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Countryside living driving supergroup house price growth during the pandemic

The latest research by homebuying platform, Yes Homebuyers, has revealed which property market supergroup has been most influenced by the pandemic where house price growth is concerned.

While it may sound like a bricks and mortar music act formed by Simon Cowell, supergroups are actually a designation given to each local authority based largely on factors concerning geography and population.


There are eight supergroups - affluent England, countryside living, ethnically diverse metropolitan living, London cosmopolitan, service and industrial legacy, town and country living, urban settlements and business, education and heritage centres.


Yes Homebuyers analysed house price growth across every supergroup local authority since the first case of Covid was reported in the UK at the end of January 2020, to see how the pandemic was impacting each segment of the market.


Country living is driving supergroup house prices


The research shows since the start of the pandemic house prices in England have increased by 8%, however, just two supergroups have seen above-average growth. Both countryside living and town and country living have seen house price growth exceed the national average at 8.8% and 8.4% respectively. A rate of growth that has no doubt been driven by the trend of homebuyers heading for the hills in search of bigger homes and more green space.


This house price performance has been driven by Ryedale (24.5%), the Derbyshire Dales (16.7%) and East Lindsey (16.3%) within the countryside living supergroup, and Melton (17.6%), South Staffordshire (15.1%) and Daventry (15%) within the town and country living supergroup.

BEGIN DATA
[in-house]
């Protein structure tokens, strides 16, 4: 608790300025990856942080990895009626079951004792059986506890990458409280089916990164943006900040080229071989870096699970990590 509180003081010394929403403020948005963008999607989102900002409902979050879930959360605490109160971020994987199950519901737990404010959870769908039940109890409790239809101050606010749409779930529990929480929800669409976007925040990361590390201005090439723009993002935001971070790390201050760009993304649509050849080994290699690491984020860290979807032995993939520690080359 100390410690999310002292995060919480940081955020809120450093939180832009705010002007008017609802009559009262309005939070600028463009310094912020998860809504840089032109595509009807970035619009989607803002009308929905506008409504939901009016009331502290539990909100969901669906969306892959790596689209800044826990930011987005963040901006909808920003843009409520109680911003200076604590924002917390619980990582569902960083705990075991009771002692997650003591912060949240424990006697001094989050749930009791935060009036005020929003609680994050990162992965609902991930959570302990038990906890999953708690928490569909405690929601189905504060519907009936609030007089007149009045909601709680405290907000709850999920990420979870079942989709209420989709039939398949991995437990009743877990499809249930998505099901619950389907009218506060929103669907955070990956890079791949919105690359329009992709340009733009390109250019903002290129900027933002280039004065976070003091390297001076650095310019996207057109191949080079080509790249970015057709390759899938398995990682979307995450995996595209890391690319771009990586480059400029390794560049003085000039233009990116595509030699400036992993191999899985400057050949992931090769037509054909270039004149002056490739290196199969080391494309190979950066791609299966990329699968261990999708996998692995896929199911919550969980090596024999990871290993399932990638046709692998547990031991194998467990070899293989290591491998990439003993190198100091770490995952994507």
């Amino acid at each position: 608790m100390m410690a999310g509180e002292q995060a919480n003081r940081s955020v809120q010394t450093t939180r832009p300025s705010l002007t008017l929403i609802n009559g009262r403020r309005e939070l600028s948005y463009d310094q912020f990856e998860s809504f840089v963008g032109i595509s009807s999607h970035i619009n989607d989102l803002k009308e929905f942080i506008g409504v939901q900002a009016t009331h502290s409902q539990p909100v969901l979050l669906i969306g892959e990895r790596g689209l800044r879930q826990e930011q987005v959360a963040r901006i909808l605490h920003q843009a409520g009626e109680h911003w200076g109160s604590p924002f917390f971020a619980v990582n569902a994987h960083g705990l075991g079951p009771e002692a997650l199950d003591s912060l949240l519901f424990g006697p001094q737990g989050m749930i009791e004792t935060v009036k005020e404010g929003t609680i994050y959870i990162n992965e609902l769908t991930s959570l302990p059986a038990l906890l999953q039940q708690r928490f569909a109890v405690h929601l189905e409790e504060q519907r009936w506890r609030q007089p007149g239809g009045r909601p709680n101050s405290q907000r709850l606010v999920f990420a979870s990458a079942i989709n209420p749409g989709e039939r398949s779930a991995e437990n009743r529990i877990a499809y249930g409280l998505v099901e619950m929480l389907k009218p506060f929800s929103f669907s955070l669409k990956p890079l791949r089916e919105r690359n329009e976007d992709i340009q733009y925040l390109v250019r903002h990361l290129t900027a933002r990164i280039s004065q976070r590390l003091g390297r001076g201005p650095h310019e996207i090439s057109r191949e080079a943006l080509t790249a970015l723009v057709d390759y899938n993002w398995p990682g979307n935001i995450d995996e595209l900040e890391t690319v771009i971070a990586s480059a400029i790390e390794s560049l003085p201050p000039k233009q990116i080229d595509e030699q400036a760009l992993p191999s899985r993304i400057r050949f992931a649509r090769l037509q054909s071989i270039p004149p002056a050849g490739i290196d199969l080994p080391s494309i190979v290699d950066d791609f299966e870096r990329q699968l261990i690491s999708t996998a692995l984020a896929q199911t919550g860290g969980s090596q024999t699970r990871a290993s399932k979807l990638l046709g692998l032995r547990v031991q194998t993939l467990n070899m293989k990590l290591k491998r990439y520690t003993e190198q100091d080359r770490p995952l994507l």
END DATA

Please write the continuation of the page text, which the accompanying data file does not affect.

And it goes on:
How do the other supergroup property markets stack up?


The service and industrial legacy supergroup ranks third for pandemic house price performance. Largely located within the central belt of Scotland, northern England and south Wales, these supergroup locations are largely located in traditional mining areas. While the traditional mining industry may have all but disappeared, property values in these supergroup locations have increased by 7.6% since January of last year.


Business, education and heritage centres are the next best performing supergroup property markets as a whole, with pandemic house prices growth at 7%. These locations are largely based around bigger cities with a regional or national importance, suggesting the appetite for city living hasn’t completely vanished.


Urban settlements (6.7%), ethnically diverse metropolitan living (6.4%) and perhaps, surprisingly, affluent England (6%) have all seen house price growth since the start of the pandemic sit below 7%.


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